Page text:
|Published Saturday, May 19, 2001
Want a hardware store? Or golf course? Write an essayRobert Franklin / Star Tribune
For $100, you can buy a small-town hardware store in western Minnesota. Or how about a northern Minnesota golf course for $50?
But there's a catch. First you've got to win an essaycontest.
Yes, the idea of selling property by essaycontest is still around, although perhaps not as strongly as it once was.
Across the country, people have offered houses, bed-and-breakfasts, an inn, a hobby farm and restaurants for sale by essay. Douglas Knight of Minneapolis won a 150-year-old pub in Ireland four years ago in a contest sponsored by the Guinness brewery.
Just write an essay of 500 words or less on your desire to win a hardware store. Or at least 25 words on one of your most memorable golf experiences.
For many, it seems like a win-win situation. Some sellers get more money through thousands of entry fees than they could selling a property outright. A winner may get a debt-free business or other property.
Buyers do have to pay income taxes on the winnings, federal and state officials said. "Of course that would be income," said Leslee Lane Hoyum, spokeswoman for the Minnesota Revenue Department. "Yeah, definitely."
Unsuccessful entrants may spend less than they would on a night of buying pulltabs at a local bar.
Ah, yes, the gambling question.
An essaycontest isn't an illegal lottery if the prize winner is determined on the basis of skill, not chance. But Minnesota's Alcohol and Gambling Enforcement Division doesn't much believe the skill part.
"Generally, we find that essaycontests are illegal because most times they get so many entries [that] unless you have some real structured criteria, unbelievably structured, it's hard to do it all by skill," said Norm Pint, special agent in charge of the division.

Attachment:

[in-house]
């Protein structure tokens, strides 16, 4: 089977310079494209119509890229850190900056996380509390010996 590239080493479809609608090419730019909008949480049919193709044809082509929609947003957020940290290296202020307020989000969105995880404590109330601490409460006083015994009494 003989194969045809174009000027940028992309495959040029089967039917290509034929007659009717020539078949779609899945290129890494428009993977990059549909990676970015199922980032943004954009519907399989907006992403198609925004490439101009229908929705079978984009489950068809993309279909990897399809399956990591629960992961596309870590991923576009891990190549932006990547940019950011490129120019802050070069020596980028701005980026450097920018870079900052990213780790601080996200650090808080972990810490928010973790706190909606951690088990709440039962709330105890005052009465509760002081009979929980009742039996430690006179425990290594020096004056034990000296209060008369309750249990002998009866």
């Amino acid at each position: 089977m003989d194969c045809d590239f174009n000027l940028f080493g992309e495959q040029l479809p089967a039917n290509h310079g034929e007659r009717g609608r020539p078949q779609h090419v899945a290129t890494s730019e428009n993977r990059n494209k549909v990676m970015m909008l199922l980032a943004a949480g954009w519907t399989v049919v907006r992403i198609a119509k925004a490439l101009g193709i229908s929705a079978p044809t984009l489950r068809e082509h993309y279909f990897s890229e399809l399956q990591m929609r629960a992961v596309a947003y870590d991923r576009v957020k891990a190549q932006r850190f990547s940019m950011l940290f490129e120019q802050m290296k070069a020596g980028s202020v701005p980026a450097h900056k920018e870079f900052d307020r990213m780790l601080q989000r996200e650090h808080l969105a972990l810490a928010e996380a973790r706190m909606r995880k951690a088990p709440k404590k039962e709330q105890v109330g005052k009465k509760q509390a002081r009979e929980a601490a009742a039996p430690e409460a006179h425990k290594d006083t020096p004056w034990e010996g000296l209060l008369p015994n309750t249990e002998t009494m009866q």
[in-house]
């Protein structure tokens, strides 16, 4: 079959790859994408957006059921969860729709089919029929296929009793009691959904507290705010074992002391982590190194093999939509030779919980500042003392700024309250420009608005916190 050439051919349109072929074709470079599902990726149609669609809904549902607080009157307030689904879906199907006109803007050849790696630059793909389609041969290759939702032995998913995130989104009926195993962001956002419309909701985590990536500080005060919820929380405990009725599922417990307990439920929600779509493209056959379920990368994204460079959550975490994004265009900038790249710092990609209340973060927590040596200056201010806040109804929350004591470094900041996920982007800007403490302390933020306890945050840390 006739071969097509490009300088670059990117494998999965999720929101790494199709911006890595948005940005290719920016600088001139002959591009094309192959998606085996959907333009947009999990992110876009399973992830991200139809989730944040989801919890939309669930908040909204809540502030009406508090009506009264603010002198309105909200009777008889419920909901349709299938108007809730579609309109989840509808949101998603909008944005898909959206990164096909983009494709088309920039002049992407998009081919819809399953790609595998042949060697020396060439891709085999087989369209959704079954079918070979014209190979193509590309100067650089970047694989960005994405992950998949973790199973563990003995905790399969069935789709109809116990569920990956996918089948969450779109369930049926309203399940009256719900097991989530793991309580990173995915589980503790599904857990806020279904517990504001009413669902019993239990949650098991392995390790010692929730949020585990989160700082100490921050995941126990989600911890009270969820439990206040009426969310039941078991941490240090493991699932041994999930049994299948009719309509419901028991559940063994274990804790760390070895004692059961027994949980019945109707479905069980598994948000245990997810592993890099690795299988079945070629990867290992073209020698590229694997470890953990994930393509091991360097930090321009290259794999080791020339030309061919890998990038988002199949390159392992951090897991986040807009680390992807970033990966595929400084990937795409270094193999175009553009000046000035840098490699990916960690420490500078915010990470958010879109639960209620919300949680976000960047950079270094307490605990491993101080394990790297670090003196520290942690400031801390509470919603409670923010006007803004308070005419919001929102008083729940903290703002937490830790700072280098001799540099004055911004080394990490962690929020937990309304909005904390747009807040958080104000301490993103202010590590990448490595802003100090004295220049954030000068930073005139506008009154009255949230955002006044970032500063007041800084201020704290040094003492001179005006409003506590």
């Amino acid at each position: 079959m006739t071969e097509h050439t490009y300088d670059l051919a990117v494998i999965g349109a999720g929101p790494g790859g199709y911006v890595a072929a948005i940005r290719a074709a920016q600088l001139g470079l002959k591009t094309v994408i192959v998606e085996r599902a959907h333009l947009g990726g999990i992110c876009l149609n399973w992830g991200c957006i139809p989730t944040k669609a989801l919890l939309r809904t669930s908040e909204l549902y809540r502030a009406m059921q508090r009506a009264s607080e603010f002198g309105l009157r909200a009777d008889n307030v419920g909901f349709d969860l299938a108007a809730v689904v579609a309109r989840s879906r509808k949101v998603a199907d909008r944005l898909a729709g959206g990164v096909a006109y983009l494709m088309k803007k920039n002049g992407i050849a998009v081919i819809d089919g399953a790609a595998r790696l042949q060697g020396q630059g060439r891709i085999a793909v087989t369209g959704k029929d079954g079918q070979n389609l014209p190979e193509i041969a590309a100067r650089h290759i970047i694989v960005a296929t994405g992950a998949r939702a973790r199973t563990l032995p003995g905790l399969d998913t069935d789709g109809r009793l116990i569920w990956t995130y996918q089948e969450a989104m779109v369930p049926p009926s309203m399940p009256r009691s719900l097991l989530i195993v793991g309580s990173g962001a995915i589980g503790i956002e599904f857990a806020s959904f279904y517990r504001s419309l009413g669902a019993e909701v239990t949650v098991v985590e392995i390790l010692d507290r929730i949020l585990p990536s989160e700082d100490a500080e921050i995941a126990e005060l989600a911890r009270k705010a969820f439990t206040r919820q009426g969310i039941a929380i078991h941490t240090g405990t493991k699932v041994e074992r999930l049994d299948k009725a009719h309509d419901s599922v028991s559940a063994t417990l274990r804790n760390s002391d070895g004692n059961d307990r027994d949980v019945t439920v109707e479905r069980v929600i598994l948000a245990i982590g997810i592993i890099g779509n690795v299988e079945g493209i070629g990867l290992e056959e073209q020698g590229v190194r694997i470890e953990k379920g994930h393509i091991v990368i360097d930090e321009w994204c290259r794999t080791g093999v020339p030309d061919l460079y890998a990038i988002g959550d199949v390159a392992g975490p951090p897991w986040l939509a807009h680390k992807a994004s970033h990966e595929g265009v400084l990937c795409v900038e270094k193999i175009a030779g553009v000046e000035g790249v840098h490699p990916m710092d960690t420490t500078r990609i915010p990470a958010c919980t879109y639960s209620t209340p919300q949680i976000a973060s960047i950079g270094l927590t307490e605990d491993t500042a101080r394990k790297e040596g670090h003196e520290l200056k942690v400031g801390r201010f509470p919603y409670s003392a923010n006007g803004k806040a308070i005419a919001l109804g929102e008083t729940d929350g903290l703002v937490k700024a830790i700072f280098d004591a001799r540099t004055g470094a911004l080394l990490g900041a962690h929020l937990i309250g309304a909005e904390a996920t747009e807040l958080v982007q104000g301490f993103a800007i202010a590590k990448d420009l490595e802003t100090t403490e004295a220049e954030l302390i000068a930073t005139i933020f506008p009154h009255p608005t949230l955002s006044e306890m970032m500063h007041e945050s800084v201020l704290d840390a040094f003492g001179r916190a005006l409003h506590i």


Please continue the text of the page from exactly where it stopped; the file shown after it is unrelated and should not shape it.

"Our concern is that people disguise raffles as essaycontests, and they end up just picking one out of the bunch," he added, and if you ask the sponsors, "they can't even tell you what the criteria is for the winner."
Pint said his staff looks at essaycontests on a case-by-case basis, and he can't say that his division ever has taken any criminal action against a seller. Pint said he has worked with the Itasca County attorney's office, which discouraged the golf-course contest.
A golf course for $50
Mike LaCoursiere, of Bloomington, who is running the $50-an-entry raffle for the 180-acre Wendigo Golf Club property near Grand Rapids, decided to have a Nevada company take over the contest. LaCoursiere said he hopes there will be 34,000 entries by the Aug. 1 deadline.
Meanwhile, the course is in foreclosure. It opened in 1995, but LaCoursiere said it didn't produce the cash flow needed to finish the clubhouse and some other items, and he needs $1.5 million in entry fees to pay off banks and transfer it to a new owner. In addition, the course was hit by some bad weather and big increases in everything from taxes to power bills, he said.